Noreen Barthelmes, principal of Downtown Elementary School in Bakersfield, which received help from Kern County YF&R with its school garden in 2018, said she had wanted to add greenery and beauty to the campus for a long time, but the small, inner-city school lacked the money and staffing to establish a garden in what she called "our urban concrete jungle."

She noted YF&R members donated citrus trees, potting soil, planters fashioned from wine barrels, and other planting materials and supplies to construct the garden. They also provided manpower and knowledge to get the project started.

"We're so appreciative of the partnership between this wonderful organization and our parents and our staff, because we could have never pulled this off ourselves," Barthelmes said. "Without this partnership, this would have never been possible."

Barthelmes also expressed gratitude for the support YF&R members have given the school by checking in to help maintain the garden by pruning trees, "skills that I don't have at school," she said.

Mebane noted all the gardens members helped build continue to thrive, even through the pandemic, as recipients of the gardens have had staff or other volunteers help maintain them, including the school garden while the school is not in session. She said she's encouraged by the status of the gardens, as it shows the recipients "wanted it and they know how to run it."

But COVID-19 has disrupted many of the YF&R group's regular activities. Most of them had to be canceled, including the annual farmers market, food drives and in-person meetings, the most popular of which is held at Murray Family Farms, where members each spring participate in cherry-picking competitions and then donate the fruit to local food banks. Farmer Steve Murray, who runs an agritourism operation, typically gives a tour of his farm, allowing the young farmers to learn about aspects of that business.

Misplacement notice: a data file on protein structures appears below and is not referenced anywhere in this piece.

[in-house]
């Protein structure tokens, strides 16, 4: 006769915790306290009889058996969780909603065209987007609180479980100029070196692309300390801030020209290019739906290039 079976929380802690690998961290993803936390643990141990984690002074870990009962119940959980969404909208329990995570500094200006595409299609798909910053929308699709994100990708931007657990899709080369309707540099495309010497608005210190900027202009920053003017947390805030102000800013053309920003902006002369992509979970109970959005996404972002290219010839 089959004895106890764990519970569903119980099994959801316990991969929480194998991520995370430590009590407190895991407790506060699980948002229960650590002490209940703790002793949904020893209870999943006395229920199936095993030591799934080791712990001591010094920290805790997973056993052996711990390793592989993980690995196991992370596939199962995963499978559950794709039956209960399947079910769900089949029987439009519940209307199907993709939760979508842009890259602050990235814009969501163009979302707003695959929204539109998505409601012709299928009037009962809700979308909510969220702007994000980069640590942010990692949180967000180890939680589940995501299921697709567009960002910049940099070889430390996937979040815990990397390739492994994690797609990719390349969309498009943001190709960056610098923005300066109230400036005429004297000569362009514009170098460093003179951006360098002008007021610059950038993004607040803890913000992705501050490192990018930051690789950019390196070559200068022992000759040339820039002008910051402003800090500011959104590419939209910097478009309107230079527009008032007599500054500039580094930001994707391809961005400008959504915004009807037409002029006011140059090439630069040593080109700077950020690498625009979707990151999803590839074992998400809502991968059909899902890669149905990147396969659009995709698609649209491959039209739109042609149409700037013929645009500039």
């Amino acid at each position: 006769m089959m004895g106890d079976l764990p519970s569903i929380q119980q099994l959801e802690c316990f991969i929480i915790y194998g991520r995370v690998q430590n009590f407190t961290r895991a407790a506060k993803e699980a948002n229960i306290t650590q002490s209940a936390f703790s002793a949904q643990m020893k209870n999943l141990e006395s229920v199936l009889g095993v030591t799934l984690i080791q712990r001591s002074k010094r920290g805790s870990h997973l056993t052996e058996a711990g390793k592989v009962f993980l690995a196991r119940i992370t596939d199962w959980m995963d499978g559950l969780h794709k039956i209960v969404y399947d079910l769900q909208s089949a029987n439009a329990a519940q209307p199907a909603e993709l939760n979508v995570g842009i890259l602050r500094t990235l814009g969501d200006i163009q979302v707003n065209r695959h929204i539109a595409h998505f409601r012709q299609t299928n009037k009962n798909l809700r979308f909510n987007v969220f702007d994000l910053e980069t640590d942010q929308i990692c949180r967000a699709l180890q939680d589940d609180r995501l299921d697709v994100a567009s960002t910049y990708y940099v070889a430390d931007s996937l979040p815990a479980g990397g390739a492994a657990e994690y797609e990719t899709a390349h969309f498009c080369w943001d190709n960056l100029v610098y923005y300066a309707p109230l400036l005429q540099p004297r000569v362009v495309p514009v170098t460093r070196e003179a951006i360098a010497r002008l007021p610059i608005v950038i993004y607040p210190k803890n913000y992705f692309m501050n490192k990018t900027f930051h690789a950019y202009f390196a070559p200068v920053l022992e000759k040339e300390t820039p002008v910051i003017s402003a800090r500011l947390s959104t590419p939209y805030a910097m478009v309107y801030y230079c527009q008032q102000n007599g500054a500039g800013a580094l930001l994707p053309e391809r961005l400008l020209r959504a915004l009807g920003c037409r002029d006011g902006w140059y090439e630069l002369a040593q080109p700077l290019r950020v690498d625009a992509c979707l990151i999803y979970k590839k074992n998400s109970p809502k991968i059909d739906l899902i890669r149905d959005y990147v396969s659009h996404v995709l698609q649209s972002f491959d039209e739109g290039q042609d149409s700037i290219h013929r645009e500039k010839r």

"It's one of the meetings that most people always come to, because it's so much fun and your whole family can come out and the kids love it," Mebane said.

Murray characterized the work Kern County YF&R does as parallel to what programs such as Leadership Bakersfield do, by adopting a cause and then contributing to it. He described members of the group as "clear-eyed professionals" with a passion for agriculture, and applauded the work they do. With "a graying of farmers" and "an exodus from the farms," Murray stressed the importance of cultivating leadership in the next generation of farmers who could continue the legacy.

"I know Farm Bureau is very appreciative of the young farmers and ranchers and the contributions that they make toward the betterment of the whole organization," he added.

Despite challenges from the pandemic, Mebane said her group has still found ways to remain active this year, such as by helping a local organization obtain produce to fill food boxes for the needy. Members also volunteered to help pack boxes of the donated food, which were then distributed throughout the community.

"I think COVID has made our YF&R groups get very creative with how they give back," whether by drive-through dinners or other fundraising means, she said. "When we come out of this, I think everyone's going to hit the ground running with doing stuff, because we're all kind of tired of being locked up."

(Ching Lee is an assistant editor of Ag Alert. She may be contacted at

Permission for use is granted, however, credit must be made to the California Farm Bureau Federation when reprinting this item.